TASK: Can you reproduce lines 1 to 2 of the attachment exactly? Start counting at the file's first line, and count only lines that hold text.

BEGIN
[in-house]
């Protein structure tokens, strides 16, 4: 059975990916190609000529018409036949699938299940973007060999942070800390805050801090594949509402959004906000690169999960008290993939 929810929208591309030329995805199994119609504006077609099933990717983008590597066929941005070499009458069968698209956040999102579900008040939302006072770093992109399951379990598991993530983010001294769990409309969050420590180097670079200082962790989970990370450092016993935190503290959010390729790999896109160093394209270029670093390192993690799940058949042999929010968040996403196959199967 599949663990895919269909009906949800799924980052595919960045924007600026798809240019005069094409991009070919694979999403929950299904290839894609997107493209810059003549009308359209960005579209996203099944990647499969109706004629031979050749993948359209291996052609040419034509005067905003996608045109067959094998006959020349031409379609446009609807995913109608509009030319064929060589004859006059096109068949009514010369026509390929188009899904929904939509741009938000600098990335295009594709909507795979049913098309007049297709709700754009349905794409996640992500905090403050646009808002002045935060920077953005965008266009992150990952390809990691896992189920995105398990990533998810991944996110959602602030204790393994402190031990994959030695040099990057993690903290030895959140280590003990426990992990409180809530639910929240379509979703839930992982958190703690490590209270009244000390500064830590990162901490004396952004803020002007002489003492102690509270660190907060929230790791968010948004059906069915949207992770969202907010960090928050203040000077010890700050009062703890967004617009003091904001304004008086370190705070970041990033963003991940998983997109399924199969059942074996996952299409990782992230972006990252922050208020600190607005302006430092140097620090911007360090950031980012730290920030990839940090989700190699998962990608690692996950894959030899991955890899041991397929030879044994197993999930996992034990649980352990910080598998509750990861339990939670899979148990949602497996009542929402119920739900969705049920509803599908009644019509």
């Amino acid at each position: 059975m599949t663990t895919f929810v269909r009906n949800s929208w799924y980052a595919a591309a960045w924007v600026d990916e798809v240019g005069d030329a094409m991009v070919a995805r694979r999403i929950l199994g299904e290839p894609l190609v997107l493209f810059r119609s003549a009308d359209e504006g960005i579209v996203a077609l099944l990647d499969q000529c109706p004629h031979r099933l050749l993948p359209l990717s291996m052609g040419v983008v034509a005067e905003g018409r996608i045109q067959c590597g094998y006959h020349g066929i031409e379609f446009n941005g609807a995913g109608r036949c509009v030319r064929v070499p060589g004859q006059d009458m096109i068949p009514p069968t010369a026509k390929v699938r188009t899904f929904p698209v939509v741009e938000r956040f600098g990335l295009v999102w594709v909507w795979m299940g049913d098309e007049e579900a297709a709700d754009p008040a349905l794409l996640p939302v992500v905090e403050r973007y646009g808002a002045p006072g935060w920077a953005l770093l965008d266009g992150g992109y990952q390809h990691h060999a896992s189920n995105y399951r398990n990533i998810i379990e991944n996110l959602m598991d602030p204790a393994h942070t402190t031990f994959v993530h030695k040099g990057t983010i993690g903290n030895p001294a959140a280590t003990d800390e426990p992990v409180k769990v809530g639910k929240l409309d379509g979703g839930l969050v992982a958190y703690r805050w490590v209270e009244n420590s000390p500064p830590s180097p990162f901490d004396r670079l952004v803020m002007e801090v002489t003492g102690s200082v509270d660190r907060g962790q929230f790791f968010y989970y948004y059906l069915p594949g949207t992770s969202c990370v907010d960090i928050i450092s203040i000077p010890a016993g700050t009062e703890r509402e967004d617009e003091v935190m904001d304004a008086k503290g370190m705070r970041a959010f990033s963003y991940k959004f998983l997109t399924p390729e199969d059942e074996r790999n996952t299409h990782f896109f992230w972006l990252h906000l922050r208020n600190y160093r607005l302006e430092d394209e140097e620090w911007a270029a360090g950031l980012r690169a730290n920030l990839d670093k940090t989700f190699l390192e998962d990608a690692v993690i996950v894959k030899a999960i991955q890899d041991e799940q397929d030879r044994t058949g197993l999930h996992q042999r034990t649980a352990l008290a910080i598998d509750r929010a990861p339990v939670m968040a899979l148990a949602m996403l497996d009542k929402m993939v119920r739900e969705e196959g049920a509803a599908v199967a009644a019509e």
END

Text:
[in-house]
């Protein structure tokens, strides 16, 4: 059975990916190609000529018409036949699938299940973007060999942070800390805050801090594949509402959004906000690169999960008290993939 929810929208591309030329995805199994119609504006077609099933990717983008590597066929941005070499009458069968698209956040999102579900008040939302006072770093992109399951379990598991993530983010001294769990409309969050420590180097670079200082962790989970990370450092016993935190503290959010390729790999896109160093394209270029670093390192993690799940058949042999929010968040996403196959199967 599949663990895919269909009906949800799924980052595919960045924007600026798809240019005069094409991009070919694979999403929950299904290839894609997107493209810059003549009308359209960005579209996203099944990647499969109706004629031979050749993948359209291996052609040419034509005067905003996608045109067959094998006959020349031409379609446009609807995913109608509009030319064929060589004859006059096109068949009514010369026509390929188009899904929904939509741009938000600098990335295009594709909507795979049913098309007049297709709700754009349905794409996640992500905090403050646009808002002045935060920077953005965008266009992150990952390809990691896992189920995105398990990533998810991944996110959602602030204790393994402190031990994959030695040099990057993690903290030895959140280590003990426990992990409180809530639910929240379509979703839930992982958190703690490590209270009244000390500064830590990162901490004396952004803020002007002489003492102690509270660190907060929230790791968010948004059906069915949207992770969202907010960090928050203040000077010890700050009062703890967004617009003091904001304004008086370190705070970041990033963003991940998983997109399924199969059942074996996952299409990782992230972006990252922050208020600190607005302006430092140097620090911007360090950031980012730290920030990839940090989700190699998962990608690692996950894959030899991955890899041991397929030879044994197993999930996992034990649980352990910080598998509750990861339990939670899979148990949602497996009542929402119920739900969705049920509803599908009644019509």